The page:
Renowned civil-rights lawyer Alan Dershowitz is alarmed that conservative commentator Dinesh D'Souza — who made a documentary critical of President Barack Obama — has been indicted by a federal grand jury for arranging excessive campaign contributions to a U.S. Senate candidate.
"I don't agree with D'Souza at all. I don't like his film and I like Obama, but I hate the idea that people are prosecuted for their political views," Dershowitz told John Bachman, guest host of "The Steve Malzberg Show," on Newsmax TV.
"The criminalization of policy differences is ruining this country. I was very much opposed when Congressman [Tom] DeLay was indicted. I'm not happy about the case against the former governor of Virginia. I don't like political prosecutions.
"I'm very worried that this could be perceived as selective prosecution here. After all, this is a guy who helps out a college classmate who didn't have a chance in the world of winning."
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According to an indictment made public in U.S. federal court in Manhattan, D'Souza in the summer of 2012 reimbursed people who he had directed to contribute $20,000 to the candidate's campaign. The candidate was not named in the indictment.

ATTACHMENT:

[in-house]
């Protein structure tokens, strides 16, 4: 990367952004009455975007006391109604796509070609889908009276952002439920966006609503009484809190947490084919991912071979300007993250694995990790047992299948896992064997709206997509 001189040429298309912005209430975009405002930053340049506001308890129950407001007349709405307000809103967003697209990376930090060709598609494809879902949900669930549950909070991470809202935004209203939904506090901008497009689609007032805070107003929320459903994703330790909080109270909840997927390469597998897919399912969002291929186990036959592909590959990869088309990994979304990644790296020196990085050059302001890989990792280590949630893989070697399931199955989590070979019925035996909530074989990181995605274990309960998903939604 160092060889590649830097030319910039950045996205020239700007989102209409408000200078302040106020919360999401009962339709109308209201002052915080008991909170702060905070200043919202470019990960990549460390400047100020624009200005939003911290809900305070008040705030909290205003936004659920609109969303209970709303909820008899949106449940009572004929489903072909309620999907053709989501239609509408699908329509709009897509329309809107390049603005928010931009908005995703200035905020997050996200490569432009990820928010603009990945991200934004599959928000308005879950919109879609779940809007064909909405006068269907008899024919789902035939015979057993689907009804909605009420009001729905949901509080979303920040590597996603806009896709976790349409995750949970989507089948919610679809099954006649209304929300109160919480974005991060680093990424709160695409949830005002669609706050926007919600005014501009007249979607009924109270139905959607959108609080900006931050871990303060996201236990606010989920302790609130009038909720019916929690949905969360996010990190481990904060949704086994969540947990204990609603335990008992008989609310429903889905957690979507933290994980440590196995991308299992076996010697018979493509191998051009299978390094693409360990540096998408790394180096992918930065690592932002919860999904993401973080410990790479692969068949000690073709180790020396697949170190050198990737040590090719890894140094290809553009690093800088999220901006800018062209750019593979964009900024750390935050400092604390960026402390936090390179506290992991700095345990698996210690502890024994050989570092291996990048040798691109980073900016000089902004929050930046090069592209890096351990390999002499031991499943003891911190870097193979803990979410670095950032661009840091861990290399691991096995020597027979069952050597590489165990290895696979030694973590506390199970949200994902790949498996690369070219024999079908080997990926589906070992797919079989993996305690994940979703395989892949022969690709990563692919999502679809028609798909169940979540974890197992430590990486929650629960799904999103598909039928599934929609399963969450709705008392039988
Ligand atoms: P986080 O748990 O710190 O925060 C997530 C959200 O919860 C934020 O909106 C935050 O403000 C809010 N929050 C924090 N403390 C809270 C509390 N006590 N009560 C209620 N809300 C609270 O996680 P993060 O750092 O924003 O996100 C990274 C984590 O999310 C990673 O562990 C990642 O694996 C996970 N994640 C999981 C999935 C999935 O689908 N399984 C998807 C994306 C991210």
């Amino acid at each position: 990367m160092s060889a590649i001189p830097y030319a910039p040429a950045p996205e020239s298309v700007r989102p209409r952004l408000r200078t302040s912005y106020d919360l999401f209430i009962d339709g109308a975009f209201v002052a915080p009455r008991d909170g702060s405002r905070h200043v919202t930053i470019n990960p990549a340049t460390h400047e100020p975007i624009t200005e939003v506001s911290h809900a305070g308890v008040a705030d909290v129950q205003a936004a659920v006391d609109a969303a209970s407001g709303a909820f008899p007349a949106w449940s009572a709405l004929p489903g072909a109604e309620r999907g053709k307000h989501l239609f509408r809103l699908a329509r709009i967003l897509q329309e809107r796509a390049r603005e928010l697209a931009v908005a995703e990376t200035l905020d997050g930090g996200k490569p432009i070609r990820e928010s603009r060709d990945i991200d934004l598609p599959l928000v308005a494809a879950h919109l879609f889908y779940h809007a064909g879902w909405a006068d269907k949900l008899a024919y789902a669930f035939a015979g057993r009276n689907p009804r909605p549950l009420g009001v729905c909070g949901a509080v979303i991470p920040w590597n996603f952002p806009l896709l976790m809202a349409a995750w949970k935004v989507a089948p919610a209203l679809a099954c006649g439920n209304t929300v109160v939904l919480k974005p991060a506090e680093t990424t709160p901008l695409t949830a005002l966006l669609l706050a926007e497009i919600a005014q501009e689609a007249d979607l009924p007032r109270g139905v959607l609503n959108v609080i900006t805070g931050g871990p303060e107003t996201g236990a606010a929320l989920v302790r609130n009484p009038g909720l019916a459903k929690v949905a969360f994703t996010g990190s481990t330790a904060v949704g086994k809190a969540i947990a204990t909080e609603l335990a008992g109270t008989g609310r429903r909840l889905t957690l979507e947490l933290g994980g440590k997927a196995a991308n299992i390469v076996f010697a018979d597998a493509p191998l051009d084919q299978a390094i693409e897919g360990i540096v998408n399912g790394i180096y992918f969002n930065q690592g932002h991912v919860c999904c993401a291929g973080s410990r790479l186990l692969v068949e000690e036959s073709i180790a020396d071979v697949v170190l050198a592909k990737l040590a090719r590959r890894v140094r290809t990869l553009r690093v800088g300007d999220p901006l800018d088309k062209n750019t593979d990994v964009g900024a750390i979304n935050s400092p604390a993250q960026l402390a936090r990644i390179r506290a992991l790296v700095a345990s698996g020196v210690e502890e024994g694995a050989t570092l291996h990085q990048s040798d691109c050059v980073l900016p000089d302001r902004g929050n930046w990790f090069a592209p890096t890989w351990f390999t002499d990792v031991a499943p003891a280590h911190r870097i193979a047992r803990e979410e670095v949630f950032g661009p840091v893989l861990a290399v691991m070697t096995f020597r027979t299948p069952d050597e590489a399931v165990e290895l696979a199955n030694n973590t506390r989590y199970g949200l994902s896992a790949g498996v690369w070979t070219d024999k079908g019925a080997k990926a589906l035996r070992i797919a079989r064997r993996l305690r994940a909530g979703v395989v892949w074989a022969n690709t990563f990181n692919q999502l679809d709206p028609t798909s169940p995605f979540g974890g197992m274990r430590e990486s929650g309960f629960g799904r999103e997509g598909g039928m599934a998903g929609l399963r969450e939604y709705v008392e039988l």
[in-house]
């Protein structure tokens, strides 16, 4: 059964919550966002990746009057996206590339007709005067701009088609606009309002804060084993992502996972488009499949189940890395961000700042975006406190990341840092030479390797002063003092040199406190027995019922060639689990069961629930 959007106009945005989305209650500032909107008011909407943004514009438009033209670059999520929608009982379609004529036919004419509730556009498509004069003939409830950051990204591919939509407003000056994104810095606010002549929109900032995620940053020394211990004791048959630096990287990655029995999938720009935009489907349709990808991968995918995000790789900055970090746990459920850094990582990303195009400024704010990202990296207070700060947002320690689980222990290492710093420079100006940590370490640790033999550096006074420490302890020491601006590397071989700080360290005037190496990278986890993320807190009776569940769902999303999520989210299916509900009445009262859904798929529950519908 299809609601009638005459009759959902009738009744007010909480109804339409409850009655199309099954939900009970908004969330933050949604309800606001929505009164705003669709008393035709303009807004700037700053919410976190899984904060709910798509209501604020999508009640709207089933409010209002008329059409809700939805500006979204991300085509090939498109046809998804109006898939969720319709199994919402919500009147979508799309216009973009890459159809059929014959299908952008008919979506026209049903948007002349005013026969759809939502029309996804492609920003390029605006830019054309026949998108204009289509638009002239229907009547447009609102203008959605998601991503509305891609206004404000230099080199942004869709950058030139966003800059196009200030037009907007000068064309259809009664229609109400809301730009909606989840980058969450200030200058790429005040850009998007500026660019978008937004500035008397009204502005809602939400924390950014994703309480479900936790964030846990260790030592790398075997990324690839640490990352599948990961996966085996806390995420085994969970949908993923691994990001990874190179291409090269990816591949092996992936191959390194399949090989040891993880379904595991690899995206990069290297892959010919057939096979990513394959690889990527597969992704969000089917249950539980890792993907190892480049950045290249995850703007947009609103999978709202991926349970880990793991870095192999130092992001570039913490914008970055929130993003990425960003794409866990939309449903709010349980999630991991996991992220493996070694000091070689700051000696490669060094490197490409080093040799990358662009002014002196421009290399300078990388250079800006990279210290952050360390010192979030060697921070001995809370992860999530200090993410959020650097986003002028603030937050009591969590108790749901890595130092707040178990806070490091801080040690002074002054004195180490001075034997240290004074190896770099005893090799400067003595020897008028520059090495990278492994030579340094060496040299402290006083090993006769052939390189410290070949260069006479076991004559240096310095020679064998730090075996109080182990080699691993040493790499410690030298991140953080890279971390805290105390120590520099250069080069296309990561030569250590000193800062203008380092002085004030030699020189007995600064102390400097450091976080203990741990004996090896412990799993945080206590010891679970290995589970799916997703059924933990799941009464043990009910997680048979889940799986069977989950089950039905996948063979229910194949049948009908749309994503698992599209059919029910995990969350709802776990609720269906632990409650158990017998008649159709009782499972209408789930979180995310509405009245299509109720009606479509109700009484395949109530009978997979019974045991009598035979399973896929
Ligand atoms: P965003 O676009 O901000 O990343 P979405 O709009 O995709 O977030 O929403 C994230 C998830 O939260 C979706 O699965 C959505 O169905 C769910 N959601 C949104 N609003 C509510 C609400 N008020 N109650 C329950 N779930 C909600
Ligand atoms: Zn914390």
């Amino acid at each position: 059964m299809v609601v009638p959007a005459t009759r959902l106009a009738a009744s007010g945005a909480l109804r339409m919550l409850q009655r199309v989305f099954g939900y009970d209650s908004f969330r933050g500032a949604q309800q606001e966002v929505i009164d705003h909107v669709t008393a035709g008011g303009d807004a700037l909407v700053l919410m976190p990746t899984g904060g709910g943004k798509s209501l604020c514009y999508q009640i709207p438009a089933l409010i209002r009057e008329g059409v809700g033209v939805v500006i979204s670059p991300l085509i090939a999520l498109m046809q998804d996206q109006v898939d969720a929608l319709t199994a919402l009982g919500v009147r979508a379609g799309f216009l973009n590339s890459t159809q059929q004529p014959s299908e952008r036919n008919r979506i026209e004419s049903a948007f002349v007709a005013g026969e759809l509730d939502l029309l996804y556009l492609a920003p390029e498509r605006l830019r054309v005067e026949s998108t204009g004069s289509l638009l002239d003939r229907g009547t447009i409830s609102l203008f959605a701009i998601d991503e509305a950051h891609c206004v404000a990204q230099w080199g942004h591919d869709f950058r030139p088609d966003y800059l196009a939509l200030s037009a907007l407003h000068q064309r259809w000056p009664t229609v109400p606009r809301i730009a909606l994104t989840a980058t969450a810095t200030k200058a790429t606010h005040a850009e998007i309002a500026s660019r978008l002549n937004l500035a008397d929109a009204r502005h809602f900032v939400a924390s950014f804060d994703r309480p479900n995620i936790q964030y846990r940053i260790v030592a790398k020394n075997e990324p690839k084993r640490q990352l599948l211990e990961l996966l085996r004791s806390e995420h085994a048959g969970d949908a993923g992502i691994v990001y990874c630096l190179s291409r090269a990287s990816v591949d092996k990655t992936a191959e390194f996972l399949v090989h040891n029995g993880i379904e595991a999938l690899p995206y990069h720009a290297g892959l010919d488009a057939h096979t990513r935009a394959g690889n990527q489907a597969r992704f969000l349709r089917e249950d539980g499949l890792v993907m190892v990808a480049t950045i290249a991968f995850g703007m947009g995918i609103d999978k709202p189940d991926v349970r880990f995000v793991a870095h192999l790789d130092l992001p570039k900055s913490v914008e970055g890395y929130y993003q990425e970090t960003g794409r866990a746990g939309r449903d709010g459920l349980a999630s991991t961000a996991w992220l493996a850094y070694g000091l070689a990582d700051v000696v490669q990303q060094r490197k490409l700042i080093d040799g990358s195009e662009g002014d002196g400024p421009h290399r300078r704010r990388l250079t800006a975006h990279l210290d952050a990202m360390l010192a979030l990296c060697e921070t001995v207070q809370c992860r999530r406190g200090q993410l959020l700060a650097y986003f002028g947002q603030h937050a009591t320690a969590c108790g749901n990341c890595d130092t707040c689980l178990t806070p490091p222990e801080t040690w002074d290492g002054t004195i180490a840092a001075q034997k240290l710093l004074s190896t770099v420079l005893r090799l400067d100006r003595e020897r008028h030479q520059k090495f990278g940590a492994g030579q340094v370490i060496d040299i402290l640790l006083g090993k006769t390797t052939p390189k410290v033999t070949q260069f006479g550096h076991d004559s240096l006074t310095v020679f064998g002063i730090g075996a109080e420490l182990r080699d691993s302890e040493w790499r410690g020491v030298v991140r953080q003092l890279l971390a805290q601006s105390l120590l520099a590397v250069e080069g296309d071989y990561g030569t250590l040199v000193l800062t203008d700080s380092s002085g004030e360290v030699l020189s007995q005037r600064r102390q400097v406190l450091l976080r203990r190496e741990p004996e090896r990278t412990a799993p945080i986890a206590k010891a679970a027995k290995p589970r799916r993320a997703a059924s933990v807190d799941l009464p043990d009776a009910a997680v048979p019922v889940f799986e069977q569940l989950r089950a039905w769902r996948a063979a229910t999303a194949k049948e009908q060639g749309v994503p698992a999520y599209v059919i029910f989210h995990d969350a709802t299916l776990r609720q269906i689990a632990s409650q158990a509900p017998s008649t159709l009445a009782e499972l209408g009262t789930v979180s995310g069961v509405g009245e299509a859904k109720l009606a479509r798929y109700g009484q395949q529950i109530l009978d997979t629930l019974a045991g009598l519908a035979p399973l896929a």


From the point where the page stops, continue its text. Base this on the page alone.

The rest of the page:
A lawyer for D'Souza contended his actions were "at worst," an act of misguided friendship toward the candidate.
D'Souza was charged in the indictment with one count of making illegal contributions in the names of others, and one count of causing false statements to be made.
Federal law in 2012 limited primary and general election campaign contributions to $2,500 each, for a total of $5,000, from any individual to any one candidate.
"It's a tiny contribution compared to what bundlers put together. This is not the worst . . . and it's a very bad exercise of prosecutorial discretion," Dershowitz said.
"Whether somebody sat down and made a decision to go after him because he's anti-Obama, I don't know that, but it certainly sounds like they didn't pick the worst person to go after."
D'Souza, 52, is a former policy adviser to President Ronald Reagan, and has been affiliated with conservative organizations such as the American Enterprise Institute and the Hoover Institution at Stanford University.
He also directed a 2012 film critical of President Barack Obama, "2016: Obama's America," and has written books including "The End of Racism," "Life After Death: The Evidence" and "Obama's America: Unmaking the American Dream."
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